Phyllis burst onto the scene in 1964 with her book entitled, "A Choice, Not An Echo." She wrote it to promote Barry Goldwater and, as the title implies, to ensure that voters had a real choice between the parties, not just an echo of the establishment elites. She would go on to write more than two dozen books and she became a champion of American conservatism.
Phyllis fought every four years to ensure that the Republican Party platform remained pro-life. I was honored to stand with her on many of those occasions. She led the successful campaign to defeat the Equal Rights Amendment and warned that the feminist movement would lead to all kinds of unintended consequences.
She was labeled an extremist by the media for warning that those consequences would include the blending of genders and the undermining of marriage. Recent headlines have only proven that Phyllis Schlafly was right all along.
Feminist leaders of her day like Betty Freidan and Gloria Steinem were treated by the media as if they were great celebrities, precisely because they mocked motherhood and marriage, and supported abortion on demand. Conversely, Phyllis Schlafly spoke for millions of American women when she defended marriage and motherhood as good and honorable institutions. And she was vilified for it.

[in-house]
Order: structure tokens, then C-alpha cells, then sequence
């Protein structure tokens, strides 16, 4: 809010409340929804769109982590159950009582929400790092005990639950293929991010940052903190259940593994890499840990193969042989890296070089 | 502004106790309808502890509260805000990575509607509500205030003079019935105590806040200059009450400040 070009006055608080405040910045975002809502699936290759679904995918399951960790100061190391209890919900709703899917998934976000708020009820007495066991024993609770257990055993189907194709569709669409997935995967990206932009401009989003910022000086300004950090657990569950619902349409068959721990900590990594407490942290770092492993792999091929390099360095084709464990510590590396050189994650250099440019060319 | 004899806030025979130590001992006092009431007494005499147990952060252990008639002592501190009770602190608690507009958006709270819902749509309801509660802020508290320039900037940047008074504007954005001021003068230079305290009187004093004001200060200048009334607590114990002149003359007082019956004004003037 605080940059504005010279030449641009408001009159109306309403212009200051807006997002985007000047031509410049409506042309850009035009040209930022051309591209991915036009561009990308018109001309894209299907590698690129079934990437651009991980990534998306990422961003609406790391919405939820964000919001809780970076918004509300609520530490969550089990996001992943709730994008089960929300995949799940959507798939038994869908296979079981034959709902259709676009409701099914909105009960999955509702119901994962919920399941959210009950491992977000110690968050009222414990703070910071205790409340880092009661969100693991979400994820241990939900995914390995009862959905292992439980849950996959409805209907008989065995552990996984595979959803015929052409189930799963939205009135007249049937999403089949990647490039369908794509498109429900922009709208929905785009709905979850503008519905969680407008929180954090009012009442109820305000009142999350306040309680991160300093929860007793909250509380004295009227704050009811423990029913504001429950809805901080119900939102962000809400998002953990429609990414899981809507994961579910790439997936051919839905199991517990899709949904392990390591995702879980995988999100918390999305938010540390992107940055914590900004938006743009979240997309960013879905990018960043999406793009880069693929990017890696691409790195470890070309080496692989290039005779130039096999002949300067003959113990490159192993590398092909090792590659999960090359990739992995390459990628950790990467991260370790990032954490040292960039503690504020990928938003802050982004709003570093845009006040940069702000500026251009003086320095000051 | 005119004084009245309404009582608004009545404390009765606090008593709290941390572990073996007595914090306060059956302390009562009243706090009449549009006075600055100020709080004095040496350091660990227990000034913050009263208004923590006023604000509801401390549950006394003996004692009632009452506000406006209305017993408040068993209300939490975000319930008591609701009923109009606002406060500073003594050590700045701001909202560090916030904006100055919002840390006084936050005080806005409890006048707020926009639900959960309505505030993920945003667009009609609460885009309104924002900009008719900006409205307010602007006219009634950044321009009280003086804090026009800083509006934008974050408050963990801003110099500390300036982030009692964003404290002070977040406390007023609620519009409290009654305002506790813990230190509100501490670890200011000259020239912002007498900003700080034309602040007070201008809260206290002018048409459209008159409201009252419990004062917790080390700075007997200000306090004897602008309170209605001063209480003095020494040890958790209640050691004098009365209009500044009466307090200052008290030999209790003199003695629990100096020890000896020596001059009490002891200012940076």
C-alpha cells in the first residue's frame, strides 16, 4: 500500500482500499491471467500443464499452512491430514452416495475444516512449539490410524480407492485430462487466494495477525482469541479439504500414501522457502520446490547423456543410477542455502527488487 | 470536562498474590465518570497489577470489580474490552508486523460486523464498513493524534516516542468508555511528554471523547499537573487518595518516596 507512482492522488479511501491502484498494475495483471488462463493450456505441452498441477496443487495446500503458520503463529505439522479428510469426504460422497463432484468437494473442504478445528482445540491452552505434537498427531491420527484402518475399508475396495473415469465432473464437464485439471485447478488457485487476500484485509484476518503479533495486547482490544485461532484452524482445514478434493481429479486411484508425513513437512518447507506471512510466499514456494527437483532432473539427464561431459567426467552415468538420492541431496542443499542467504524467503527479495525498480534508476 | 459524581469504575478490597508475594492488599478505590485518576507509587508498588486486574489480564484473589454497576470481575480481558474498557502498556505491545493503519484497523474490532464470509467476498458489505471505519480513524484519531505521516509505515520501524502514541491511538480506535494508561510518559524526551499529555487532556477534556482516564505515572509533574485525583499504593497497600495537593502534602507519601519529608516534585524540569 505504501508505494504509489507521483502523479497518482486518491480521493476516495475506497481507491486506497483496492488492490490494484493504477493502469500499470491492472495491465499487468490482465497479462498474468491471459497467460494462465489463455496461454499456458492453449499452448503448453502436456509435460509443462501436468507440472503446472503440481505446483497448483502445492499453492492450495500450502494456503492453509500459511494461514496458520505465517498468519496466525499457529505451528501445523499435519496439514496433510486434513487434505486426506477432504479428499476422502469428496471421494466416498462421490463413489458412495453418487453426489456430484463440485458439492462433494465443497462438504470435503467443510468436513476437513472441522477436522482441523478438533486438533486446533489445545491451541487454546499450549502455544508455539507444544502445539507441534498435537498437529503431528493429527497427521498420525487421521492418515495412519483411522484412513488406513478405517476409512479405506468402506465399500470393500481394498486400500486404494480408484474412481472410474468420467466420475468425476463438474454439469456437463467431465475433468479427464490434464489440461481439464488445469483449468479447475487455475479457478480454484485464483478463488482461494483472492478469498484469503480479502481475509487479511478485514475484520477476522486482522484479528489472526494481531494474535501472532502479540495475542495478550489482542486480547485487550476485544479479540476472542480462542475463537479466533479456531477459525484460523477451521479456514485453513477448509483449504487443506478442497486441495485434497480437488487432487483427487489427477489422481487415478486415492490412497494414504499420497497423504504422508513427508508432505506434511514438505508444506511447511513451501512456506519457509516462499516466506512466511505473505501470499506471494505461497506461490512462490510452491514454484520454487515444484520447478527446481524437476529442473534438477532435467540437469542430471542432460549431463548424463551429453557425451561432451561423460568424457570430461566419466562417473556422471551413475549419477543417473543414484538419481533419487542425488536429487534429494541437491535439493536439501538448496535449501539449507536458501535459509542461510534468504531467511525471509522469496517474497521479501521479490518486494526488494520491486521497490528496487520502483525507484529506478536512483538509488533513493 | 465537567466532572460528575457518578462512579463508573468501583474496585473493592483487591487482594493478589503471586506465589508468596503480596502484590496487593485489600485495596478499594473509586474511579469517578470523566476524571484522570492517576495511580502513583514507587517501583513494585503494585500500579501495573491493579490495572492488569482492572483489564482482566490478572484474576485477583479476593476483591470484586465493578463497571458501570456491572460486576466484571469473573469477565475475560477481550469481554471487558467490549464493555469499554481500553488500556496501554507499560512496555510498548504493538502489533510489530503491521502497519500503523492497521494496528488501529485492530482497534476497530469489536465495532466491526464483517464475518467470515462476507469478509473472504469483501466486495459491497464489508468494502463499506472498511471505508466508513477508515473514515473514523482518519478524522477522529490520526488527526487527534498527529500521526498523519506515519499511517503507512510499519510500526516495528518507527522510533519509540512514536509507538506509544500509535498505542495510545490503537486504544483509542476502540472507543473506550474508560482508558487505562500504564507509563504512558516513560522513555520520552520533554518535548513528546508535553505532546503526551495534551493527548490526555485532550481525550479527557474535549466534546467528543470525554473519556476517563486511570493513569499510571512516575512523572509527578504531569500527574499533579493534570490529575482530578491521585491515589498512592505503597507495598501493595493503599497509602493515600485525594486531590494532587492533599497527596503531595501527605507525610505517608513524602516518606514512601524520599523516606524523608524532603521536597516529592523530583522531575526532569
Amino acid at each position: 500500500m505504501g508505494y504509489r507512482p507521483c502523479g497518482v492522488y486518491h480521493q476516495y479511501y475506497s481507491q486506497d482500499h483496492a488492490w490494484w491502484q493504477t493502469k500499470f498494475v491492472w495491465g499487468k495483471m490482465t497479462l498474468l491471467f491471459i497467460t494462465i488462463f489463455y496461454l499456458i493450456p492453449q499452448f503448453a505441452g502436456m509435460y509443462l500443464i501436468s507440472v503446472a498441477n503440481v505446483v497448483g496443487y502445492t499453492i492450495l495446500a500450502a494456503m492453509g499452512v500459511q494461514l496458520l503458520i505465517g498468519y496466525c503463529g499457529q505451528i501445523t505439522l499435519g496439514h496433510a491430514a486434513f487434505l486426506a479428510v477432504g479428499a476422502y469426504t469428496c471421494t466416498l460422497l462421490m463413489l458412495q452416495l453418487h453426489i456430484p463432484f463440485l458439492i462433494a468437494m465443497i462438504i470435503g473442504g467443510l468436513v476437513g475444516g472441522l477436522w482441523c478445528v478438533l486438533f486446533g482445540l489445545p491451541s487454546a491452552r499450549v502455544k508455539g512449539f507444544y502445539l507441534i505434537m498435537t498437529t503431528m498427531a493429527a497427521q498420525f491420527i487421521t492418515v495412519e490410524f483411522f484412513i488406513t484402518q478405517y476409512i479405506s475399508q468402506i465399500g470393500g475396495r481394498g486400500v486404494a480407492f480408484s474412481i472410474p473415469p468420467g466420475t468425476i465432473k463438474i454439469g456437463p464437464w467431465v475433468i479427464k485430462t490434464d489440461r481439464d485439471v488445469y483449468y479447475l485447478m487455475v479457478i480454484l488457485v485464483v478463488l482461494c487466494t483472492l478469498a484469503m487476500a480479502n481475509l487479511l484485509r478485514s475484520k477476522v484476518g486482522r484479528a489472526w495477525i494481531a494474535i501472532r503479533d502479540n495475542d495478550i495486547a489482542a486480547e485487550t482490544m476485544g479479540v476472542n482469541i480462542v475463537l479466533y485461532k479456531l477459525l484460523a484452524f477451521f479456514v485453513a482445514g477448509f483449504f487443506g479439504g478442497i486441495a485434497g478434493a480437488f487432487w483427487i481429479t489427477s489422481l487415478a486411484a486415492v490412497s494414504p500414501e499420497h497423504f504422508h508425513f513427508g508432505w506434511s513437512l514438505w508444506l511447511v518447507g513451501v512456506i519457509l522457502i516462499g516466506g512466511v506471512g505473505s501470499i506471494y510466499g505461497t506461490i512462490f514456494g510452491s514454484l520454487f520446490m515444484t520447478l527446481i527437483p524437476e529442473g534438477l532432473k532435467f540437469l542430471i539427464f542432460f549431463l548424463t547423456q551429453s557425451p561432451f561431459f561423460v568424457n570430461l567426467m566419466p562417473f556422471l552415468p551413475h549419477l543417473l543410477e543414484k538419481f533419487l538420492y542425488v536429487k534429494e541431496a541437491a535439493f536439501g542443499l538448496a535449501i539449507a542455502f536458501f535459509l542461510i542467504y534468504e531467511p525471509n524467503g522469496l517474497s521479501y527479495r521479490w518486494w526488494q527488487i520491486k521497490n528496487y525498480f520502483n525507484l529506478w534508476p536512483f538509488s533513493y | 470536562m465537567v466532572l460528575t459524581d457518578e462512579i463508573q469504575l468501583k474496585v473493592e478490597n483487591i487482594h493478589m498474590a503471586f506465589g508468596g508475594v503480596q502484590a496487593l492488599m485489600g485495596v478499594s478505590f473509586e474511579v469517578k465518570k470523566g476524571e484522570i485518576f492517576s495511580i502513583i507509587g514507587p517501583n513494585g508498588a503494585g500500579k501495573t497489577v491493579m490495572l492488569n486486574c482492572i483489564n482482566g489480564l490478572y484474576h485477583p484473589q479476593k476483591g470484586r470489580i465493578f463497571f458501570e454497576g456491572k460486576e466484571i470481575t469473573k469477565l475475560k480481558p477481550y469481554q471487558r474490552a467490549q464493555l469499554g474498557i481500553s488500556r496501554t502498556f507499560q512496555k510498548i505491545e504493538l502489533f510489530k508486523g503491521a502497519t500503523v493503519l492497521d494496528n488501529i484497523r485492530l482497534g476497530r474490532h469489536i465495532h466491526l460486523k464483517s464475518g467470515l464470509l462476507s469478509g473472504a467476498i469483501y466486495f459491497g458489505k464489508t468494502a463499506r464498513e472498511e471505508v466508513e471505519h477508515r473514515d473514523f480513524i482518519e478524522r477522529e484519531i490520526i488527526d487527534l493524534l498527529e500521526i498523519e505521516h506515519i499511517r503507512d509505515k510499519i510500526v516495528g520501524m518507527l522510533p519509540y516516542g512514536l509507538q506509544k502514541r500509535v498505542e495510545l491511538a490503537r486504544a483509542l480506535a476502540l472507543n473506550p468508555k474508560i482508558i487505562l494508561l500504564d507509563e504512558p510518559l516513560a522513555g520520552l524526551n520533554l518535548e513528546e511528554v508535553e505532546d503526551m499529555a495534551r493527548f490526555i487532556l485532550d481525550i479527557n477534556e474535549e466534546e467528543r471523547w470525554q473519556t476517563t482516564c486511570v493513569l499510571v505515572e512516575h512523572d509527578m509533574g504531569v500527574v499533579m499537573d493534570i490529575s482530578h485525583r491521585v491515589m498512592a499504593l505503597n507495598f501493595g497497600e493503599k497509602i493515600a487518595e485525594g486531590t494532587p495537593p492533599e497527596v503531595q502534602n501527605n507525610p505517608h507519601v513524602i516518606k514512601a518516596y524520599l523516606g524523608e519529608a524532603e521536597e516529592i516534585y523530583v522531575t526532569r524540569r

Phyllis had the courage of her convictions. She stood up against the left. She fought the good fight, and she won time and time again. She was called the "Godmother of the conservative movement" and the "First Lady of American Conservatism." Ronald Reagan lauded her leadership as "an example to all those who would struggle for an America that is prosperous and free." All so true.
We already miss her, but I am sure Phyllis has already heard those glorious words, "Well done, good and faithful servant."
ACU Chairman Matt Schlapp on conservative icon, Phyllis Schlafly:
We were saddened to learn yesterday of the passing of Eagle Forum founder and conservative icon Phyllis Schlafly. She was also a former American Conservative Union board member and her impact on history, politics, families, and our lives is monumental.
Years ago, as a student at Notre Dame, and the founder of a campus conservative magazine that was not always received warmly by the administration and faculty, Phyllis sat down with me and my colleague Ed Yevoli, who also sits on our ACU Board, and allowed us to interview her for our publication. Needless to say, we got an unforgettable education in what it means to be a conservative activist and freedom fighter for the Constitution. Her courage and conviction inspired us, and her reliably vigorous defenses of the American family and the unborn for 70 years, mean that I am only one of millions of lives she touched and helped guide toward a conservative and moral approach to the business of politics.
I am still humbled and honored that a star of her stature took the time to meet with a couple of ambitious college students, but that was Phyllis. She understood that the stakes are always high. Her sense of urgency was infectious and persuading people to see things our way was our best path to preserving American values.